Luke looked up at his sister. Somehow, he was sprawled in the green wingback chair by the front window of Miss Wells’s parlor, though he didn’t remember moving there or sitting. “You don’t have a choice, Sam.”
“You should give me one instead of ripping me away from the place I love.”
Luke didn’t even glance at her, just watched the street through the lacy window covering. It was time. He couldn’t keep putting off the truth about Ma if it was going to destroy their relationship. “Ma needs you. You have to go home.”
But Sam didn’t ask what he meant about Ma needing her. Instead, she thrust a finger into his chest. “No. It’s not Ma. It’s you. You don’t like that mathematics makes me happy. Or that I want to marry Jackson. You don’t want me to go to college and become an architect.
“You storm back into my life and try taking everything away.” Sam tossed her head to the side and blinked furiously against the moisture glistening in her eyes. “Well, I won’t let you. I have dreams, too, Luke. And they’ve got nothing to do with a cattle ranch in some forgotten valley. If my going home had to do with wanting family to be together, you’d be taking Cynthia and Everett home, too. Goodness, you have a nephew, Blake’s very own son, and you’ve never even seen him.”
Luke clenched his jaw. Why did Sam keep dredging up Cynthia when Ma was dying? “Confound it! You’re not listening. Coming home—”
“No. You’re right. I’m not listening to you anymore.” Sam stormed past him and out the parlor door.
Luke followed her into the hall as the sound of the front door opening and then slamming echoed through the house. He buried his forehead in his hands and groaned.
How had he messed that up so badly? He was only trying to help, only attempting to tell her about Ma.
“Mr. Hayes?” Miss Wells emerged from the door at the far end of the hallway, a tray with tea service balanced in her hands. “Is everything all right?”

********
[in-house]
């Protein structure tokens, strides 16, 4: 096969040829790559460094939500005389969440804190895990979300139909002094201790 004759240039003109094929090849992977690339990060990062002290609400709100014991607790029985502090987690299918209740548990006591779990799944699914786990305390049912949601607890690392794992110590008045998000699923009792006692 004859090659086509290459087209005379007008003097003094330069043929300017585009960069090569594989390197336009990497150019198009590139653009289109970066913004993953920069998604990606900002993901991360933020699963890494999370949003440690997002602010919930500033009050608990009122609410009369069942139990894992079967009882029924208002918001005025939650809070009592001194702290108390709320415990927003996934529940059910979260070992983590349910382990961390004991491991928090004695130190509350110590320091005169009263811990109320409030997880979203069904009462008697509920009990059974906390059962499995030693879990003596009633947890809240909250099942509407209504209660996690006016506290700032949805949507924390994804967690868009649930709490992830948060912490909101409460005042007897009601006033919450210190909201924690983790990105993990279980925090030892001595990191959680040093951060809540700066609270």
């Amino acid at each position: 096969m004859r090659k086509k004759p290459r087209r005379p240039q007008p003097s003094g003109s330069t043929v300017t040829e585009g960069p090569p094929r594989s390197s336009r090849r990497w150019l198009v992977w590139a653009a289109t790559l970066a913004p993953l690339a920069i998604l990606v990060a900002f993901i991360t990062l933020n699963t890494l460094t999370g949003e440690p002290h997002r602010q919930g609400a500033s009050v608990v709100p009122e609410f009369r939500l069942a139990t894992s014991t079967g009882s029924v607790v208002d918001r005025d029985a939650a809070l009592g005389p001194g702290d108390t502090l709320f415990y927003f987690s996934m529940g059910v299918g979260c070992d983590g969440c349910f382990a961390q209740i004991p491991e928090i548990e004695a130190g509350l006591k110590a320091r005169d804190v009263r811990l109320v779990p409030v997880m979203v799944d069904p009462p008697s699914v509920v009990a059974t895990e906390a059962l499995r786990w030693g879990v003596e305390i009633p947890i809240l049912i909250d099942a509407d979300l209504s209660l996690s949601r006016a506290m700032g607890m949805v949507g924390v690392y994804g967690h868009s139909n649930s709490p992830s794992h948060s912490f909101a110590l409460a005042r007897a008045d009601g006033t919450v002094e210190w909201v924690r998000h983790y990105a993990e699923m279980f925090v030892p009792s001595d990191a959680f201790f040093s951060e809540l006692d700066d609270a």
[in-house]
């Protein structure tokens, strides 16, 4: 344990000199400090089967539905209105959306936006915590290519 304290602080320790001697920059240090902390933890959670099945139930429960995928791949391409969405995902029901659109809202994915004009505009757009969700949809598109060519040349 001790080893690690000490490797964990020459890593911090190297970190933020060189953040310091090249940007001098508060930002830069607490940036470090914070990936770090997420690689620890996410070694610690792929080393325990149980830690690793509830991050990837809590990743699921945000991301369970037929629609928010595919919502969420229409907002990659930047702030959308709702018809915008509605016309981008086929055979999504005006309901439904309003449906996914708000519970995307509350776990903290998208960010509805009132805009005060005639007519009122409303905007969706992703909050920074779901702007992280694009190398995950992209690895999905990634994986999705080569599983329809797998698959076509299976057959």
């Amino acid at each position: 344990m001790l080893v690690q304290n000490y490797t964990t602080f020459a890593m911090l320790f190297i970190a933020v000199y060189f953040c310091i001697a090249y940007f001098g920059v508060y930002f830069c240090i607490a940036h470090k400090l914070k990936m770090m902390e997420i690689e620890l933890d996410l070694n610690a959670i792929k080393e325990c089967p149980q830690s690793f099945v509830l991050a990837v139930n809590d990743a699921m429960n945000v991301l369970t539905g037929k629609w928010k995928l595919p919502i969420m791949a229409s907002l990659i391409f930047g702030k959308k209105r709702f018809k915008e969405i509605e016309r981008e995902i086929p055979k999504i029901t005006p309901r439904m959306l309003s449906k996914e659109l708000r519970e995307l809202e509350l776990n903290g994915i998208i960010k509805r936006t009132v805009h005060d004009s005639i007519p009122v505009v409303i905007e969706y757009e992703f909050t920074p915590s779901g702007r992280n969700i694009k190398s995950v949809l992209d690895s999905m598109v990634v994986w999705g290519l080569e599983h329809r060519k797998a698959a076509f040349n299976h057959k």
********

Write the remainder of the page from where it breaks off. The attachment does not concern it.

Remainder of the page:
He rubbed the back of his neck. “Yeah, yeah. Look, Miss Wells, I’m sorry about all this....” He gestured toward the parlor. “We should have saved our shouting match for the ride home.”
“I don’t mind so much. Truly.” She swayed gracefully inside the room, set down the tray, then returned to the doorway leading from the hall to the parlor. “Every family has words at one time or another. I’m sorry about your brother, though. I can tell he meant a lot to you, and I can’t imagine how hard it must be to lose your mother, as well.”
“You’re a blessed woman, Eliz— I mean, Miss Wells. To still have your family alive and well.”
She sighed, her chest rising and falling with the motion. “I suppose you’re right. My family might not be overly supportive of my teaching, but they’re all living.”
“You should cherish that.”
A sad smile tilted the corner of her mouth. “I should. More than I do at times.”
“Right.” He looked away but couldn’t help seeing her as she’d been the other night. Those full lips so near his own, the soft curve of her cheek in the moonlight, the mesmerizing swirl of gold and green and brown in her eyes as she had stared up at him.
“The knot in your tie is lopsided,” she stated, those beautiful eyes filled with somber thoughts.
The knot in his tie? He nearly choked. “I hadn’t noticed.”
And he hadn’t.
Then again, most men looked in the mirror when knotting them, because most men didn’t see their dead brother’s face staring back from the glass. He lifted a hand and fumbled to straighten the offending piece of cloth.
“Mr. Hayes—Luke. Can you try doing something for me?”
There was a hint of deliberation in her voice, a vague trace of calculation. His hand stilled on his tie as he narrowed his gaze. Miss Wells’s large, perfect eyes; her full, pink lips; the sincerity in her face. This felt like a trap, if he’d ever seen one. “Depends on what you’re wanting.”
“Can you try working out something with the school? For Samantha, that is. Perhaps your sister could arrange for a long break at Christmas and travel home to see your mother then. Or maybe she could still attend classes for the length of time you remain in Valley Falls and try to graduate early. Whatever you decide, you have to do something, if you want to make peace with her. I’m sure exceptions can be made, if you’ll talk to Miss Bowen.”
Luke rubbed his hand over his forehead. The woman was a teacher through and through, always thinking about her students over anything else. “This isn’t a simple situation.”